There is an awkward moment between the classy Lilette Dubey and her young unlikely Covid companion when the former…there’s no polite way of putting this…farts. Both the women laugh off the moment in a way that can only happen when there is deep comfort level between two people. This moment in Unpaused, a resplendent anthology of five Covid-related films, emblematizes the absolutely unforeseen equations and bondings that the pandemic has perpetrated. Straightaway, I must say the anthology comes as a welcome surprise. When I heard of a Covid anthology, I thought it would one of those let’s-make-hay-while-the-sun-shines kind of obscenely exploitative ventures. Thankfully, the films are born out of compassion rather than greed.
The Covid theme flows organically out of the stories and the characters are never allowed to feel sorry for themselves. These are bright stories burnished with a directorial acumen that elevates the theme from a topical statement to an enduring experience. In the story Rat-a-Tat (inaptly clever title just because it’s got a rat in it), one of my favourite segments of the omnibus, a 65-year-old upper class woman (Lilette Dubey) finds herself getting close to a young feisty Maharashtrian girl who moves in from next door when a rat infests her apartment.
A potentially manipulative formula film (two women from diverse generations and culture locked up together in one home) grows into a gentle, warm and engaging study of the human condition when pushed to the wall. In case you had forgotten how accomplished Lilette is as an actor, here she is in full command over a story that needed the two women to feel like a makeshift family. The surprise is Rinku Rajguru, the Sairat girl whose eyes dance as though they know the secret of staying happy during a crisis. Tannishtha Chatterjee directs the two women with that nurturing care that comes naturally to a woman director.
Another gem in the anthology is also directed by a woman. Nitya Mehra’s Chand Mubarak about an unlikely bonding between a lonely aging woman and an autorickshaw driver is again buoyed and navigated effortlessly through a tricky maze of overt sentimentality, by the two actors in central roles. Ratna Pathak Shah is superb as a lonely cantankerous autumnal woman trapped under an emotional lockdown. Newcomer Shardul Bhardwaj, as the autorickshaw driver is a discovery. Actors and not stars guide these stories to their apt destinies.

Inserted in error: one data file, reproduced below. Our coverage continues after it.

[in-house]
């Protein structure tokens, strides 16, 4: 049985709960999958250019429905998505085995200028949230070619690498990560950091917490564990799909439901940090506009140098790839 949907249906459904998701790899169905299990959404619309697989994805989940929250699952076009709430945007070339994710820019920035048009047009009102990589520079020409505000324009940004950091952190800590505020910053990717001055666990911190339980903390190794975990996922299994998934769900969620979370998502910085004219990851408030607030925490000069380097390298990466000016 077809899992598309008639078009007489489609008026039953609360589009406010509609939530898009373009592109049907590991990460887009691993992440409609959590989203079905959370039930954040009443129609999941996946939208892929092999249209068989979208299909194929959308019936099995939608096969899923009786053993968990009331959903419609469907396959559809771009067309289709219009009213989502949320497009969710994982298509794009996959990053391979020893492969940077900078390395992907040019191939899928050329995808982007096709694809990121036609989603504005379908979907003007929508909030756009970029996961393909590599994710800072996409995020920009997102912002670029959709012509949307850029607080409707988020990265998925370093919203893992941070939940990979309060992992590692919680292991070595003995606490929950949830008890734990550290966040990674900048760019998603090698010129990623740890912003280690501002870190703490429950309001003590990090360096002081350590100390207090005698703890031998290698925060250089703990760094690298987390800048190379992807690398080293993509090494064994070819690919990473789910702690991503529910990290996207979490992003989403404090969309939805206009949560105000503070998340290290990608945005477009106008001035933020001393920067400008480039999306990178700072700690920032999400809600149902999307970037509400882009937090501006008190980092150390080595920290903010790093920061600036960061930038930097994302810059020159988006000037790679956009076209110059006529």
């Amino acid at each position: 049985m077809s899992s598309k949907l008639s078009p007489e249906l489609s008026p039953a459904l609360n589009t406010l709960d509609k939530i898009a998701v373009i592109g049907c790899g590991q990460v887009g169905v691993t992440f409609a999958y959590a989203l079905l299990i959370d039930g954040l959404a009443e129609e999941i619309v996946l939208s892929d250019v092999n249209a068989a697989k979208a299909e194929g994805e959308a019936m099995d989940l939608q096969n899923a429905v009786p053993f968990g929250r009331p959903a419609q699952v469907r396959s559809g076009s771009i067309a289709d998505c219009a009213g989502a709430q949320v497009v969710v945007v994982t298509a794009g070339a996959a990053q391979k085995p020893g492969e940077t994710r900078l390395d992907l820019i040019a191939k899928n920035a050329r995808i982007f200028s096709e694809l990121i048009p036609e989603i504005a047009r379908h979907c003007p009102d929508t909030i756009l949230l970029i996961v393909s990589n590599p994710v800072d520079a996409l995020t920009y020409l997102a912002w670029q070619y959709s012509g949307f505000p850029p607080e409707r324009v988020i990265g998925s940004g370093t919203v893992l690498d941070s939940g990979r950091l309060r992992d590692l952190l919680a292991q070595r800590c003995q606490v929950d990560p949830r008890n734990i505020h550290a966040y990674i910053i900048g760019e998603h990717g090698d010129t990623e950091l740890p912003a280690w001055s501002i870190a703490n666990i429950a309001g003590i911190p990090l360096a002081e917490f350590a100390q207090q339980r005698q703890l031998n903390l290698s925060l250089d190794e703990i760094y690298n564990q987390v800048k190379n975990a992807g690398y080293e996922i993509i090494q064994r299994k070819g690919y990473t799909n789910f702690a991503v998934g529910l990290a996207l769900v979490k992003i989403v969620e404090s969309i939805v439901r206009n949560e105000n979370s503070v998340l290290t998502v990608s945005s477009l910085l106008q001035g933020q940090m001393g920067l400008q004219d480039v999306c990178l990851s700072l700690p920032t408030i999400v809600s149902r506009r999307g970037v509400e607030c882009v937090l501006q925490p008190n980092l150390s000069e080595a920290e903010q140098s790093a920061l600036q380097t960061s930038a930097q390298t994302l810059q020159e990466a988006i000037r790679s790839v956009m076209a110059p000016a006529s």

The best segment of the anthology is cinematographer-director Avinash Arun Dhaware’s Vishaanu, a deeply moving though stubbornly unsentimental story of a Rajasthani migrant, wage-earning couple and their son waiting after the lockdown to be taken home, making a high-rise duplex abandoned by its owners their temporary home, as the man makes anxious inquiries on how to transport himself and family to their village. He obviously hasn’t met Sonu Sood. So, he must negotiate with sleazy ambulance drivers using their vehicles to make money out of miserable migrants.
Through it all, there are the skilled actors Abhishek Bannerjee and Geetika Vidya Ohlyan suffering and dancing their way into viral fame from a posh place to stay and a city that doesn’t belong to them. Geetika in a sequence where she makes all the right noises about Mumbai in exchange of food and masks, is a class act, as too when her face crumbles on realizing that the temporary luxury abode must come to an end. Director-cinematographer Avinash Arun (remember his brilliant Marathi film Killa?) shoots the deserted streets of Mumbai and the uneasily lit makeshift home of the couple in colours of poetic resonance. This segment is a certifiable masterpiece.
The Apartment with Richa Chadha effectively playing a career woman betrayed by her husband, who decides to kill herself and is saved by a kindly charming neighbour (Ishwak Singh) suffers from a crammed plot. Too much is being said here, in too little time. While the Covid theme hovers uneasily around the characters, director Nikkhil Advani focuses on bringing in the MeToo movement with Chadha’s husband (Sumeet Vyas, in an embarrassingly sketchy role as a sexual harasser) getting over-familiar with all his female staffers. Couldn’t this just have been the story of a depressed suicidal woman and her neighbour? Isn’t that depressing enough?
Raj and Dak’s Glitch is the quirkiest segment. It’s bright blotchy colours and unpredictable narrative pattern suggest the hands of directors who want to have fun with this futuristic story of Covid bringing together a hypochondriac (Gushan Devaiah) and Covid warrior (Sayami Kher). After meeting in a virtual bar named ‘Men Are From Bars’ (ha ha), the duo delves devilishly into their crazy lines and zany situations. It’s all very new and also somewhere deep down an anxious attempt to make light of a grim situation. Unpaused is empowered by a fierce flavour of optimism amidst the current Coronova crisis. It’s a remarkable anthology filled with hope, courage and sunshine. Makes us grateful that at least some good has come out of the terrible crisis.